Sunday 30 September 2018

Praying or Cutting? A Snapshot of the Marvellous Mantis

Reading back over the blog, I can see there has been a definite shift towards longer, more complex blogs to the point where some have become like mini academic papers! On top of that, the nature and language focus has taken something of a back seat so this week I'm going to go back to basics, keep it short and simple, and focus on the things I see around me. I must admit I do have an ulterior motive though; September/October is perhaps the busiest time for university teachers in Japan - as I write, I have a pile of essays and graduate thesis (sotsuron=卒論) drafts waiting for my attention!

The fiercely hot summer has given way to much cooler temperatures and lots of rain. This weekend promises another deluge since yet another typhoon is on the way (the last one, as I wrote here, was the most powerful to hit the country for twenty-five years). One individual who seems to like this weather (or maybe it's just the fact that it's the mating season) is the marvellous praying mantis known as as kamakiri (カマキリ) in Japanese. It is interesting that in both Japanese and English the name comes from the spiky folded forelegs which they use to catch and grip their prey. Whereas to English eyes it looks like the creature is praying, Japanese are reminded of someone cutting weeds with a sickle or kama. Wikipedia notes that the bugs were thought to have supernatural powers by ancient civilisations but they appear to have very little cultural significance in Japan in contrast to say the snail, butterfly, dragonfly, or firefly who all have their own songs, poems, and myths. The best I could find was a 1995 ¥700 stamp by Sakai Hoitsu, a Japanese painter of the Edo period, entitled "Cotton Rose, Chrysanthemum, and Mantis in Autumn"  (Aki no Fuyō to Kiku to Kamakiri=秋の芙蓉と菊とカマキリ)!

Friday 21 September 2018

US Open Winner Naomi Osaka: Japanese or not Japanese?

In Japanese Studies, one of the first and most fundamental questions is to examine who is (and equally importantly who is not) considered to be "Japanese" - and why. Judging from the popularity of my post on Nobel Prize winner Kazuo Ishiguro, the issue of Japanese identity is also of interest to a lot of readers, so with this in mind I thought I'd analyse another famous "transnational" figure in the news, this time recent US Open winner Naomi Osaka.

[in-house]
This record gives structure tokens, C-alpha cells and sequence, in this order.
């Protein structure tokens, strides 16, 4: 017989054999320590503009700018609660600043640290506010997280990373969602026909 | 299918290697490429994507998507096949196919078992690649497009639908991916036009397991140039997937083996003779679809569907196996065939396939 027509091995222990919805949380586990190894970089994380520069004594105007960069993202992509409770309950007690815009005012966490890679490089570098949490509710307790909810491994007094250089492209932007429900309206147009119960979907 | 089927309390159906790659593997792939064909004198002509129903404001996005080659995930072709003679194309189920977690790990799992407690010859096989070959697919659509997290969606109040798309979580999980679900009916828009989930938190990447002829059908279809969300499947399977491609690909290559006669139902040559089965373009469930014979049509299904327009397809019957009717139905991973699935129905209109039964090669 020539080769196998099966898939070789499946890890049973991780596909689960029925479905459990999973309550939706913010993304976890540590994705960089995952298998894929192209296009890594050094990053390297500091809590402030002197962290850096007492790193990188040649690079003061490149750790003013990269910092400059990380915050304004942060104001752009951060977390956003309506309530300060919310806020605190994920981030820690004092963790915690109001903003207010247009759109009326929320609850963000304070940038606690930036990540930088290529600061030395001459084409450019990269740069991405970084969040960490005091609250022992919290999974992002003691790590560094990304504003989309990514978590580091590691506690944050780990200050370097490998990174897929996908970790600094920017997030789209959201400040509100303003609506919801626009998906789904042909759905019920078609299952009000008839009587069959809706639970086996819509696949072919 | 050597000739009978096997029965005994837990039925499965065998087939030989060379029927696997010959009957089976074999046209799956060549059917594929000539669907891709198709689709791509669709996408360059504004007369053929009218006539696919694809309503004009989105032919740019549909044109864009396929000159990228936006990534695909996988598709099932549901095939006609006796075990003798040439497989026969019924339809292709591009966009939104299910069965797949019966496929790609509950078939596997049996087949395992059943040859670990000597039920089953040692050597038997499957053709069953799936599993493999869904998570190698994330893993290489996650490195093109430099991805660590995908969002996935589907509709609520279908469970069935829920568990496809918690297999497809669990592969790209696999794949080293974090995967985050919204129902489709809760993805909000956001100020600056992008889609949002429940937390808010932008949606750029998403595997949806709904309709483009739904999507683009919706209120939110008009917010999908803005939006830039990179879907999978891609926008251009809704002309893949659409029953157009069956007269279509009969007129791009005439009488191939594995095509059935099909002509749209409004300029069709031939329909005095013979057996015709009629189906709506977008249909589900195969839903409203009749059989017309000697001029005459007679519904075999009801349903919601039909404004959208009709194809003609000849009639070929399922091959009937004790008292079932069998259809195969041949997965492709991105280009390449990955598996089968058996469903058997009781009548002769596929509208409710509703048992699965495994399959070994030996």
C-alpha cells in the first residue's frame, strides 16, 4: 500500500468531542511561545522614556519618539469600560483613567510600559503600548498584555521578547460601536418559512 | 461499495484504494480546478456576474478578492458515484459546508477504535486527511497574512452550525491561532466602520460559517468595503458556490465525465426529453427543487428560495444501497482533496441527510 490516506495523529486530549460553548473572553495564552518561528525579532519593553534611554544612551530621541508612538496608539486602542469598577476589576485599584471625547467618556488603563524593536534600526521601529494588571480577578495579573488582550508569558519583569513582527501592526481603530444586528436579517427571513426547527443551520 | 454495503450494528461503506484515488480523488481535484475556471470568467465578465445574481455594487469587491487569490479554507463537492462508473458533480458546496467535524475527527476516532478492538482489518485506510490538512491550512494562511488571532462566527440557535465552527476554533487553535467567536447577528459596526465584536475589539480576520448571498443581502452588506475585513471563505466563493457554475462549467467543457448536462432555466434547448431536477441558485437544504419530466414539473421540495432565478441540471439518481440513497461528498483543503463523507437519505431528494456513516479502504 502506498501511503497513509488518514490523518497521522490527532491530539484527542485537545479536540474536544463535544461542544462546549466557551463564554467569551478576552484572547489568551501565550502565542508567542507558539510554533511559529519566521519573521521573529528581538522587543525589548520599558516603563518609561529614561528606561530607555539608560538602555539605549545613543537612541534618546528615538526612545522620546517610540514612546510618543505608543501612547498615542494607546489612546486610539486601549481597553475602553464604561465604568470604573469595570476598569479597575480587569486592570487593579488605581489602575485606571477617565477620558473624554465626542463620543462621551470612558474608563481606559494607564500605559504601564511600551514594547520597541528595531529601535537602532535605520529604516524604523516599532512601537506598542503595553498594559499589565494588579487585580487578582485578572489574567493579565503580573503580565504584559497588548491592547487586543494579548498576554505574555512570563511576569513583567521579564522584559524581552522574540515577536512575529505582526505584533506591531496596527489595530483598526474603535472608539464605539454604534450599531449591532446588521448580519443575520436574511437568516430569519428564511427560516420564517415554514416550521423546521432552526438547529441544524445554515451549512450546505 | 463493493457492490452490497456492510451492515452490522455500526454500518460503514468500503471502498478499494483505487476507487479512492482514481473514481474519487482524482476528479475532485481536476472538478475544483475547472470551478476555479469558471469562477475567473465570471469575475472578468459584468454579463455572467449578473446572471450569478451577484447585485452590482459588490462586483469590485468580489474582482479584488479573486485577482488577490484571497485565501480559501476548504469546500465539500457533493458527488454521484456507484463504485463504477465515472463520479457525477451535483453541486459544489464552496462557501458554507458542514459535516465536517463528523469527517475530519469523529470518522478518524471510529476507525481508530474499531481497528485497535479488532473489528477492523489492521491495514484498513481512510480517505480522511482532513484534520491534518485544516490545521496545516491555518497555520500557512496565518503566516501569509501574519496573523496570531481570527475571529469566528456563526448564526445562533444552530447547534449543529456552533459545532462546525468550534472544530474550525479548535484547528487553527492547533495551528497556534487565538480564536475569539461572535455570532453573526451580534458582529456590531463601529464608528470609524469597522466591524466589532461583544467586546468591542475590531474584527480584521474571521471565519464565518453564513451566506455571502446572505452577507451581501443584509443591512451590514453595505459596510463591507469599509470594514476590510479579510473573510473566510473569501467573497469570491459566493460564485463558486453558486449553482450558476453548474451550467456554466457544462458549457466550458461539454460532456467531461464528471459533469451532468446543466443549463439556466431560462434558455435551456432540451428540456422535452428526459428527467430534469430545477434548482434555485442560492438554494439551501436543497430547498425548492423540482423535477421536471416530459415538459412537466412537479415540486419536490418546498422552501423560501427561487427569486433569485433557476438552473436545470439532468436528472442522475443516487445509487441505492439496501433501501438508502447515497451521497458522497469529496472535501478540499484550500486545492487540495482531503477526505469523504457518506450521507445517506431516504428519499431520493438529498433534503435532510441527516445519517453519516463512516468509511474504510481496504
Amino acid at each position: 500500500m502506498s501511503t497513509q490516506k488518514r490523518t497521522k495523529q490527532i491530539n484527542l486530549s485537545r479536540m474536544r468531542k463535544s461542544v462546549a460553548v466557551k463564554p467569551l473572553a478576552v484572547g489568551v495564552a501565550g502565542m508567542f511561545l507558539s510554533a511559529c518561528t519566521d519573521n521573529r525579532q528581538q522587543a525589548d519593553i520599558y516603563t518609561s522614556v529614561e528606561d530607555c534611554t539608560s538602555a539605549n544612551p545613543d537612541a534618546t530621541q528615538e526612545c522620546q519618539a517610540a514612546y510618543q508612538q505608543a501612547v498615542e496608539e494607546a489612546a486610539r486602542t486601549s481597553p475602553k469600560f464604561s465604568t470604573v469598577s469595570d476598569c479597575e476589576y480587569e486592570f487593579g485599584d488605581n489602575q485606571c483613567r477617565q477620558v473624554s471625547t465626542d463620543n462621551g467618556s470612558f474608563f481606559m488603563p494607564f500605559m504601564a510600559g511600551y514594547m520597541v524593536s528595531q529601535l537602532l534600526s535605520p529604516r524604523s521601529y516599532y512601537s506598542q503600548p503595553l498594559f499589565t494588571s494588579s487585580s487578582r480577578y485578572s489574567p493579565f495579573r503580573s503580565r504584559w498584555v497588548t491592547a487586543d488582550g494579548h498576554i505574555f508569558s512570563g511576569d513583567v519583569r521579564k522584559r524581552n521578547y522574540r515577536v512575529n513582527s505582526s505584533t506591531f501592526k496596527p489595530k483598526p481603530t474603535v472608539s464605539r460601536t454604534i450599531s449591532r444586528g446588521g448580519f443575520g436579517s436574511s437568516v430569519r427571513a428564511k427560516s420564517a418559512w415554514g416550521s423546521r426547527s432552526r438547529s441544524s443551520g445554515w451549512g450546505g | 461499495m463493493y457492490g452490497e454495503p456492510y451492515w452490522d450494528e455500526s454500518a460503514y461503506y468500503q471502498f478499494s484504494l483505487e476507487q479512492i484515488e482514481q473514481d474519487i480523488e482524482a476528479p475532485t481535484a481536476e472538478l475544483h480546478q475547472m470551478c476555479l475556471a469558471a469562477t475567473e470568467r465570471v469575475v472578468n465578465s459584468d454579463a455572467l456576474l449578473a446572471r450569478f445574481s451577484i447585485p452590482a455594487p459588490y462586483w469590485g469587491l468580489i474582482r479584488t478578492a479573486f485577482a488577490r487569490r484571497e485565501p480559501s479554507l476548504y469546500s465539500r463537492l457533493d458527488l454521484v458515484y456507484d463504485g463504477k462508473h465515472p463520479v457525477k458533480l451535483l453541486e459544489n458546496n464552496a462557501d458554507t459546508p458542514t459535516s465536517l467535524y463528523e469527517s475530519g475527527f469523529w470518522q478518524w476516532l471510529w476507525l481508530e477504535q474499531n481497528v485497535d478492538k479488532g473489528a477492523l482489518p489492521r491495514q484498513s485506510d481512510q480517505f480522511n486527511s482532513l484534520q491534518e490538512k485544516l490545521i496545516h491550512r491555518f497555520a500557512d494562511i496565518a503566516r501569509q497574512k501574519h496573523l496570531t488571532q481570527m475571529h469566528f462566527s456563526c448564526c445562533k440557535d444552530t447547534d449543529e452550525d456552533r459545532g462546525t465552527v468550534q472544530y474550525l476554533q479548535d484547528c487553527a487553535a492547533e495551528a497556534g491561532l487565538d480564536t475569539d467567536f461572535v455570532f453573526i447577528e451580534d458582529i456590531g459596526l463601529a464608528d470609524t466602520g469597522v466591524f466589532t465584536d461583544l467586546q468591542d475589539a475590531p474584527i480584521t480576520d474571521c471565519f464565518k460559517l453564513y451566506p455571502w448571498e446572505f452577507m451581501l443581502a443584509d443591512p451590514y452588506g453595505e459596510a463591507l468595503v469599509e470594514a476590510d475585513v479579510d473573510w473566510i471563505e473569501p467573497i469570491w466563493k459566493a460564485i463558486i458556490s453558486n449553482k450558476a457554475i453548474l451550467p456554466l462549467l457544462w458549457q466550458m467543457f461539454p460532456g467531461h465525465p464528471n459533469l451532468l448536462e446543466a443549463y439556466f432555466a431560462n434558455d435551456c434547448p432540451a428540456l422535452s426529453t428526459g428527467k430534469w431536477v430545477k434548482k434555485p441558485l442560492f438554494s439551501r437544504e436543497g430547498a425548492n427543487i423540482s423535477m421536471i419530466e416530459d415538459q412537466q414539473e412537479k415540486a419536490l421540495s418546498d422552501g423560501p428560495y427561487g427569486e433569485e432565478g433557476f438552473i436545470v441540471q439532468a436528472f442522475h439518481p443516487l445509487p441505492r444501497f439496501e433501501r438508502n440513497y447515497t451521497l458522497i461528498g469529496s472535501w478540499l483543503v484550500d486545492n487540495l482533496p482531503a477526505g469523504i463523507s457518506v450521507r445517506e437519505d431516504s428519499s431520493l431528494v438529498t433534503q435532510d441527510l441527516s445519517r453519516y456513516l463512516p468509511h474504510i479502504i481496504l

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Unlike Ishiguro, whose parents are both Japanese, Osaka is a so-called "half" (ハーフ), the word used to describe those with one Japanese and one non-Japanese parent (Osaka's father is Haitian). As such, "half" describes the amount of "foreign blood"; the term "quarter" (クオータ), for example, points to someone who is "three-quarters" Japanese (i.e. has one non-Japanese grandparent, such as Namie Amuro). Osaka left Japan for America at age three, two years before Ishiguro left for the UK. Like Ishiguro, Osaka can't speak Japanese well though she says she understands the language better than her attempts at speaking in public suggest. In contrast, she is a huge fan of Japanese popular culture - Pokemon and manga - as well as green tea (ice-cream). Unlike Ishiguro, Osaka has Japanese citizenship, and had (in theory if not necessarily in practice) to choose between Japanese and US citizenship when she turned 22 since Japan does not recognise dual nationality (she chose Japan).

In the Ishiguro post, I introduced the classic "clover-leaf" (NEC) model of Japanese identity, in which nationality, race, and culture are deemed synonymous and form a "set." Using this model for Osaka we could say that Osaka satisfies the legal aspect, half satisfies the racial aspect, and perhaps half for the cultural aspect (represented by a circle and two triangles in the diagram below).
Of course, this is only a very rough and undoubtedly outdated model; in practice, definitions of who is and is not Japanese vary from person to person and depend on the degree of importance they put on nationality, "blood", and culture (or other definers such as self-definition). Some Japanese for example, happily include "half" in the Japanese category while others don't. What is interesting though is how the Japanese media have suddenly moved to embrace Osaka as Japanese after her US success, despite being pretty lukewarm before that. In a Japanese article in the Huffington Post Waseda Professor (and "half") Naomi Iwase notes how the Japanese media are happy to embrace someone like Osaka as Japanese when it suits them, but at other times freely promote negative stereotypes such as foreigners as criminals in a society where discrimination (such as by landlords) against non-Japanese is by no means uncommon."